We still need more information about what the potential weight gains of animals would be along the gradients in a typical year and the consequences for reproduction. In short, migration has to be associated with enhanced reproductive success to be evolutionarily stable. 

There is scattered evidence that bison reproduction is lower in the south than north, but those data have never been officially compiled.

At this point, we need better data on seasonal patterns of weight gain for bison in different parts of the ranges, which helps understand what can drive their migration better. 

Another tough thing is that bison diet is limited by protein concentrations in plants, not energy. Yet, most models of migration are based on energy balance. So, the driver of migrations is protein, but the currency is energy. That makes it hard to balance. New models are really needed that can work in protein and energy at the same time.

Wednesday, March 12, 2014

Reconstructing bison migrations

Redrawing of Hornaday's extent of bison map.

The Serengeti is held up as a model for migratory grazers and the North American Great Plains is often compared to this.

But the Serengeti is pretty unique.

First, it's compact. It's actually smaller than the Sandhills of Nebraska. If we had a million bison moving around the Sandhills, it would seem like a small eddy.

Second, there are strong gradients in soil type and precipitation that pump the animals in the Serengeti. The Great Plains doesn't have a strong E-W or N-S gradient in soils like the Serengeti does. Precipitation gradients are broad in the Great Plains. The Serengeti precipitation gradient is about 600 mm from wet to dry. That's the precipitation gradient along the whole width of the Great Plains. Fort Collins to Iowa.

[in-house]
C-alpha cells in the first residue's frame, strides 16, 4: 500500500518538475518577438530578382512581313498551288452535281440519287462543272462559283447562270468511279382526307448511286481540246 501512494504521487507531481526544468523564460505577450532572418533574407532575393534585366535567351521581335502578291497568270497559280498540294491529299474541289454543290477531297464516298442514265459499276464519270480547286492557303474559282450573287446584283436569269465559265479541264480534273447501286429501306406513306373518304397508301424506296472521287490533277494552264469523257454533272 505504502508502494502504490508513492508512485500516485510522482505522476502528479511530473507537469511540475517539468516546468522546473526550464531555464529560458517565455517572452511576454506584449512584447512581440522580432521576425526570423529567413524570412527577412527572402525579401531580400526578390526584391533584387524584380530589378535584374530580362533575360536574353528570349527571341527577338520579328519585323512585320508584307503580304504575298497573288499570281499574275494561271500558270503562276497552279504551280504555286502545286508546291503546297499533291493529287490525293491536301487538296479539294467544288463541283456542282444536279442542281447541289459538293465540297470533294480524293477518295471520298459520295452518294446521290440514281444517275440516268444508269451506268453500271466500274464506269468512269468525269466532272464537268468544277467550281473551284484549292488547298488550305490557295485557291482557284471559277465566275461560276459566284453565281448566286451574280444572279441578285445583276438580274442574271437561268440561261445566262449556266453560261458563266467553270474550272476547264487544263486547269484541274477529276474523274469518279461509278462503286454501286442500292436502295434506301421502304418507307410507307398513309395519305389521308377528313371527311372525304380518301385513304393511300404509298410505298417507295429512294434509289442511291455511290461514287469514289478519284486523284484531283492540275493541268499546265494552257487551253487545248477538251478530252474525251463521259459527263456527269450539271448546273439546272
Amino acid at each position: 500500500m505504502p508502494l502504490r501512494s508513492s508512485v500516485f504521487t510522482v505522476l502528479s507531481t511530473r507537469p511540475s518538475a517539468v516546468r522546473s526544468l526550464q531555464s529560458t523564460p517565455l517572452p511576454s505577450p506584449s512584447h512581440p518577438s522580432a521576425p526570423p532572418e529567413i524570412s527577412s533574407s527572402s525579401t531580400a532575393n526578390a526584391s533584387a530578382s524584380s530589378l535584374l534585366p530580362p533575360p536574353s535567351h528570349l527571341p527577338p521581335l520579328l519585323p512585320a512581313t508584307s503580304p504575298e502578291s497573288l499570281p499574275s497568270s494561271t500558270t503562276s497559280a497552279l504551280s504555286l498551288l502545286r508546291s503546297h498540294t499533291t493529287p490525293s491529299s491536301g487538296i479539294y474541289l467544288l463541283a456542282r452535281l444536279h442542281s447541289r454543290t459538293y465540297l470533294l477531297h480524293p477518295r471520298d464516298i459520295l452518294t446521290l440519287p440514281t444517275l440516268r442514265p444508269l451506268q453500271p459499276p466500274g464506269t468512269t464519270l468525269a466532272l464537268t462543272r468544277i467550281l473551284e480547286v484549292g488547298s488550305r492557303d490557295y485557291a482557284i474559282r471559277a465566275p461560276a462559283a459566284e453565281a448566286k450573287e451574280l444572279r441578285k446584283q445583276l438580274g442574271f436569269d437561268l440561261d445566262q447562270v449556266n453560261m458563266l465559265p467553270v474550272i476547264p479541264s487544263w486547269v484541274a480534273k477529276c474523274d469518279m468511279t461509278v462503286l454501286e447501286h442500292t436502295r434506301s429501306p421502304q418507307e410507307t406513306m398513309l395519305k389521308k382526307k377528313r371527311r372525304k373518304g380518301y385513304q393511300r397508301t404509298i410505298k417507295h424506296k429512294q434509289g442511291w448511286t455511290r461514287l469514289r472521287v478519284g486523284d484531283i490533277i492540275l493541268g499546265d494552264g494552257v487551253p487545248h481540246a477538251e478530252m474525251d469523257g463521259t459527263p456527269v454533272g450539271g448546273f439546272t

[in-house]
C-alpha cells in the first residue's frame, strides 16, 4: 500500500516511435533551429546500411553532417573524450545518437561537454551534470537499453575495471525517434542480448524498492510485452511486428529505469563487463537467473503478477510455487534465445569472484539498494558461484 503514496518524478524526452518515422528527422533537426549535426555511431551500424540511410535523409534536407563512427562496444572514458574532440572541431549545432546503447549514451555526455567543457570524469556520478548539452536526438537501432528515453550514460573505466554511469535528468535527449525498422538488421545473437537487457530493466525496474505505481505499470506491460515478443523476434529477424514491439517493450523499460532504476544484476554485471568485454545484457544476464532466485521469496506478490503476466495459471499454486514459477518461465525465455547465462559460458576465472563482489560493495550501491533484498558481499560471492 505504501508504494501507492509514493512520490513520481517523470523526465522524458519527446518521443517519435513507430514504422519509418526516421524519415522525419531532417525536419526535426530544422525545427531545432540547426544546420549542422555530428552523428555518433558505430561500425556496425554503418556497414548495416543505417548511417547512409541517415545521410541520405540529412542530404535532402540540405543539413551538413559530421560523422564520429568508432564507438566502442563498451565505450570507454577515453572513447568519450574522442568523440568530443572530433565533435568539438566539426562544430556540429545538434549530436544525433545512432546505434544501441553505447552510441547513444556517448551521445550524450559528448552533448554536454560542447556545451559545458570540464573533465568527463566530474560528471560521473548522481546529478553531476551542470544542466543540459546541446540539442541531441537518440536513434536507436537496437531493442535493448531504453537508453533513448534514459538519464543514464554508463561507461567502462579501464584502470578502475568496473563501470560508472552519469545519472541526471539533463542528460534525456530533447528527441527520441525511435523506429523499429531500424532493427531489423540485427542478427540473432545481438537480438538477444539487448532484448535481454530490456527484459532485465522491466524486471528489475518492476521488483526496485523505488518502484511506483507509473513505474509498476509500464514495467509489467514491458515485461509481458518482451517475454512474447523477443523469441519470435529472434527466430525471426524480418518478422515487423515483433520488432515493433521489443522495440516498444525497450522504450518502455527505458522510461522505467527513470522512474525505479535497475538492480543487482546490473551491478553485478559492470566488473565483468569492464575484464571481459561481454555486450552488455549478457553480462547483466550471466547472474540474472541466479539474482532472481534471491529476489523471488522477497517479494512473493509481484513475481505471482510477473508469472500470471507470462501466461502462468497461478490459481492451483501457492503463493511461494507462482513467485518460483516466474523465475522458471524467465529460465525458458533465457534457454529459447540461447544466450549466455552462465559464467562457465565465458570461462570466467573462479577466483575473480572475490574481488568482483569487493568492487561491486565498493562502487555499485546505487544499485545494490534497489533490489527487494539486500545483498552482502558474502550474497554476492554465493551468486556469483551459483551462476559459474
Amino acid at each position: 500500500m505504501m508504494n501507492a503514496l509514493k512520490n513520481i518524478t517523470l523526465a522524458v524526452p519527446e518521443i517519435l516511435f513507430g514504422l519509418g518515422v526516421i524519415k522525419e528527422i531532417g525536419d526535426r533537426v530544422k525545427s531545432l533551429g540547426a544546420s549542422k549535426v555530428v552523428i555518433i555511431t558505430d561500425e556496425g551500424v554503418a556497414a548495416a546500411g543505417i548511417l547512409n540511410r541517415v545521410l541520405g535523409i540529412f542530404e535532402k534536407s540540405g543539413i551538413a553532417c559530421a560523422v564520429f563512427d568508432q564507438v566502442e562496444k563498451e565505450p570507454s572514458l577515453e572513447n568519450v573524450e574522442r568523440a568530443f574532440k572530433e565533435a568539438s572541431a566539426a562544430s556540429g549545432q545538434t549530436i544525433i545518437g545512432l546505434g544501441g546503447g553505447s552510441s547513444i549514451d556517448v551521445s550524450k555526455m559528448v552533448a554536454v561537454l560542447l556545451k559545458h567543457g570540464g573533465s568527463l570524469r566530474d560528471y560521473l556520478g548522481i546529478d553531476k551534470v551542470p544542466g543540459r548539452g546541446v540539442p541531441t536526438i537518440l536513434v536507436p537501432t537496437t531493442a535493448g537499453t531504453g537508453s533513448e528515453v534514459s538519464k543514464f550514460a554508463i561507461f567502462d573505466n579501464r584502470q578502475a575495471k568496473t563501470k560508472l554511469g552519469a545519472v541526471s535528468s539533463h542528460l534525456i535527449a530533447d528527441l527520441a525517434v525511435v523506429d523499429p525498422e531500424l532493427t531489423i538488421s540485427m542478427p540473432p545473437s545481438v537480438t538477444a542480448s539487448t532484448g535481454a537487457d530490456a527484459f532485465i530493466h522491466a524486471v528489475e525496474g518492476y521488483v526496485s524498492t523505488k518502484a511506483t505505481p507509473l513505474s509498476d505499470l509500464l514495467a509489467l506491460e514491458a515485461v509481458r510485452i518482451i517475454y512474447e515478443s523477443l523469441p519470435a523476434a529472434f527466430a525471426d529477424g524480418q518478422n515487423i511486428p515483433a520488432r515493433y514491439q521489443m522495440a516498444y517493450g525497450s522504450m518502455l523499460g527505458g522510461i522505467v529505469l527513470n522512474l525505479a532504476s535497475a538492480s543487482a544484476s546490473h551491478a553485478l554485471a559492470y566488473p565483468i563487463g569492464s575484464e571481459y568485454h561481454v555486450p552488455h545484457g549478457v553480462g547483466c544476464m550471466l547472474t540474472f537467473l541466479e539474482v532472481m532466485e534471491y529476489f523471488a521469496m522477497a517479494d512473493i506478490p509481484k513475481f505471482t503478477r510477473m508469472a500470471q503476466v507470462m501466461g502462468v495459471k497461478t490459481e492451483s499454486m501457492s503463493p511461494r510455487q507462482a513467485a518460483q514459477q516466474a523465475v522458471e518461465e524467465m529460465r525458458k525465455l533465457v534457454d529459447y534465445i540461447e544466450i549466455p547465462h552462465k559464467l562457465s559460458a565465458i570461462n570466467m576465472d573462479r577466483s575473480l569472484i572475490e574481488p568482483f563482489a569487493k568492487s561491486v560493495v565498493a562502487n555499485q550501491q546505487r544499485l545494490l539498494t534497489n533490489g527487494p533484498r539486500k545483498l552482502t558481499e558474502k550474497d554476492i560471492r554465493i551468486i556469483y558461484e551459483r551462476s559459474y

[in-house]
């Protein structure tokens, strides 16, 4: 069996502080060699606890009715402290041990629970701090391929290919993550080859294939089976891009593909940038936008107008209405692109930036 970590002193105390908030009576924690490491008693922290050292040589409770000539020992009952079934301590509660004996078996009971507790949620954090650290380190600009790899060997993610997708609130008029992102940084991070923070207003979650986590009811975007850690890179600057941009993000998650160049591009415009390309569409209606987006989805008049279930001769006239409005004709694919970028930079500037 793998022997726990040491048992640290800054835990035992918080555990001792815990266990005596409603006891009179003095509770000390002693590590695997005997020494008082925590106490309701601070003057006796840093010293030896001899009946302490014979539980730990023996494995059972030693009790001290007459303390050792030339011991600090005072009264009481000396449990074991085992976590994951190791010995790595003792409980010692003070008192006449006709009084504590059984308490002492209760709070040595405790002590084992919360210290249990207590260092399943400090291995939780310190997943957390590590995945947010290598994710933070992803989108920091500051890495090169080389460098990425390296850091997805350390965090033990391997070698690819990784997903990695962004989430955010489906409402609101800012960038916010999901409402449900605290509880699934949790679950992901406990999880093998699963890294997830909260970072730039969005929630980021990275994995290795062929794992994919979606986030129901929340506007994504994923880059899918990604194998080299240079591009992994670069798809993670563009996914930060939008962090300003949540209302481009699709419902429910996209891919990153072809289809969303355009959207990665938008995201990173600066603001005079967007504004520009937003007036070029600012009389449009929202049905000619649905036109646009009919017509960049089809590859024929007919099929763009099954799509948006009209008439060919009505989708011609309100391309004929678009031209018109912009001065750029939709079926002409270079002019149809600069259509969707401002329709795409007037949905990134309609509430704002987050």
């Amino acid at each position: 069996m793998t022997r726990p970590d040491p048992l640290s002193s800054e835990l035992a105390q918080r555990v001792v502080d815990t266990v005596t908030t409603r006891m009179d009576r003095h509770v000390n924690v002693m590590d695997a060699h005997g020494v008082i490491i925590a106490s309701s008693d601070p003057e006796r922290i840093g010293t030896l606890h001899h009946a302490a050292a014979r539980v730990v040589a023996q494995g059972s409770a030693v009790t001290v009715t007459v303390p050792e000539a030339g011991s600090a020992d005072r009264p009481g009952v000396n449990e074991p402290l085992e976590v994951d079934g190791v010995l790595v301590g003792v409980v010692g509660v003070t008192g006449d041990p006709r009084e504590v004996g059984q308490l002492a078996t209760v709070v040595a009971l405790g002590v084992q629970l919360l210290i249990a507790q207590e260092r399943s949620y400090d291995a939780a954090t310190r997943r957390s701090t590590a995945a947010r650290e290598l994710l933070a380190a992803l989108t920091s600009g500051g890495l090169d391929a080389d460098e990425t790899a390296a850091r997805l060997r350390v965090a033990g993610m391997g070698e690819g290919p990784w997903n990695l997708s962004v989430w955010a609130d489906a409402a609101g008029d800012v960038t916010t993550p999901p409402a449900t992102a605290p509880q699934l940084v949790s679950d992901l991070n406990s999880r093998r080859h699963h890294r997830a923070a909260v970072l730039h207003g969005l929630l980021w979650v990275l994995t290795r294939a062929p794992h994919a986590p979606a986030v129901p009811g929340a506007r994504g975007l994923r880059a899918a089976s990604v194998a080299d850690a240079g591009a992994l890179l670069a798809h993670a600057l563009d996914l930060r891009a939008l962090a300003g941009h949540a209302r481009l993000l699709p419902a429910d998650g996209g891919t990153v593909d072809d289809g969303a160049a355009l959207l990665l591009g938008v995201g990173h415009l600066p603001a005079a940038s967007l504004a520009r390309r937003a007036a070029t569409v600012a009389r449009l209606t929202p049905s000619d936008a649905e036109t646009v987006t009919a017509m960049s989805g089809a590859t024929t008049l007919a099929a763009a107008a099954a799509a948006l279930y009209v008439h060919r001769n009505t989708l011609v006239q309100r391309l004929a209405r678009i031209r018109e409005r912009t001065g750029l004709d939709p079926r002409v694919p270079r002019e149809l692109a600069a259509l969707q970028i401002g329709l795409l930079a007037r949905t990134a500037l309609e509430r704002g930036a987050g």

Thinking about how bison might have migrated on the Great Plains can use the Serengeti as a model, but it will have worked differently.

Here's what we know:

1) Hornaday states that bison regularly migrated north to south in the Great Plains. This is along a temperature gradient, not a precipitation gradient.
2) Strontium isotope evidence from bones and historic observations do not support E-W migrations.
3) The migration appeared to have limits of about 800 miles/1200 km.
4) Today, resident bison gain more weight in the north than south.
5) The N-S gradient is not a productivity gradient. Dietary quality is higher in the north than the south.
6) Green up dates are about 20 d later when you compare to a location 800 miles to the north.
7) Calving is typically in May, so that sets a terminus on the spring migration.